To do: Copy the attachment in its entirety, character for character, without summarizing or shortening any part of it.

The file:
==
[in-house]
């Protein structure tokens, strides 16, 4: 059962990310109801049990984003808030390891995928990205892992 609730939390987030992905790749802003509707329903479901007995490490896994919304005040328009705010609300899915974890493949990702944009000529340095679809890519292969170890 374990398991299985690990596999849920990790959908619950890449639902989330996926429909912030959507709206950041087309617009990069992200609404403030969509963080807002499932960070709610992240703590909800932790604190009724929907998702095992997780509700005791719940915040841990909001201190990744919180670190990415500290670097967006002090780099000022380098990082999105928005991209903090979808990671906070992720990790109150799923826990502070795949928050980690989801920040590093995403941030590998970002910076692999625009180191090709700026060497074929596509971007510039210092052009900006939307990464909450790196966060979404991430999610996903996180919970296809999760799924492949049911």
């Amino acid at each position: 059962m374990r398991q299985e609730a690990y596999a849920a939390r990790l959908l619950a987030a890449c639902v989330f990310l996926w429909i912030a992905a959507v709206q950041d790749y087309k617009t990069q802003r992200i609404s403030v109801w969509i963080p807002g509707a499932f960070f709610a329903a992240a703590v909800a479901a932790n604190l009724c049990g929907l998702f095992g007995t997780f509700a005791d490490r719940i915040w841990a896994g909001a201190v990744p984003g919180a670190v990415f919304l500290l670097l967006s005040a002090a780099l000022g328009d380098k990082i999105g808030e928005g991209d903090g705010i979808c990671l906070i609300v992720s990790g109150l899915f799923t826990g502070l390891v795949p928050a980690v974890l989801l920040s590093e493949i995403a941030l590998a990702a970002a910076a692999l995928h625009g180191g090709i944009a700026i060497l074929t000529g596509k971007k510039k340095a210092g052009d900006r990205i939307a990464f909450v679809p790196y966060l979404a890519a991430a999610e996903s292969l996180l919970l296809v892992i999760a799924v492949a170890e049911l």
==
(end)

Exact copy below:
[in-house]
């Protein structure tokens, strides 16, 4: 059962990310109801049990984003808030390891995928990205892992 609730939390987030992905790749802003509707329903479901007995490490896994919304005040328009705010609300899915974890493949990702944009000529340095679809890519292969170890 374990398991299985690990596999849920990790959908619950890449639902989330996926429909912030959507709206950041087309617009990069992200609404403030969509963080807002499932960070709610992240703590909800932790604190009724929907998702095992997780509700005791719940915040841990909001201190990744919180670190990415500290670097967006002090780099000022380098990082999105928005991209903090979808990671906070992720990790109150799923826990502070795949928050980690989801920040590093995403941030590998970002910076692999625009180191090709700026060497074929596509971007510039210092052009900006939307990464909450790196966060979404991430999610996903996180919970296809999760799924492949049911």
């Amino acid at each position: 059962m374990r398991q299985e609730a690990y596999a849920a939390r990790l959908l619950a987030a890449c639902v989330f990310l996926w429909i912030a992905a959507v709206q950041d790749y087309k617009t990069q802003r992200i609404s403030v109801w969509i963080p807002g509707a499932f960070f709610a329903a992240a703590v909800a479901a932790n604190l009724c049990g929907l998702f095992g007995t997780f509700a005791d490490r719940i915040w841990a896994g909001a201190v990744p984003g919180a670190v990415f919304l500290l670097l967006s005040a002090a780099l000022g328009d380098k990082i999105g808030e928005g991209d903090g705010i979808c990671l906070i609300v992720s990790g109150l899915f799923t826990g502070l390891v795949p928050a980690v974890l989801l920040s590093e493949i995403a941030l590998a990702a970002a910076a692999l995928h625009g180191g090709i944009a700026i060497l074929t000529g596509k971007k510039k340095a210092g052009d900006r990205i939307a990464f909450v679809p790196y966060l979404a890519a991430a999610e996903s292969l996180l919970l296809v892992i999760a799924v492949a170890e049911l």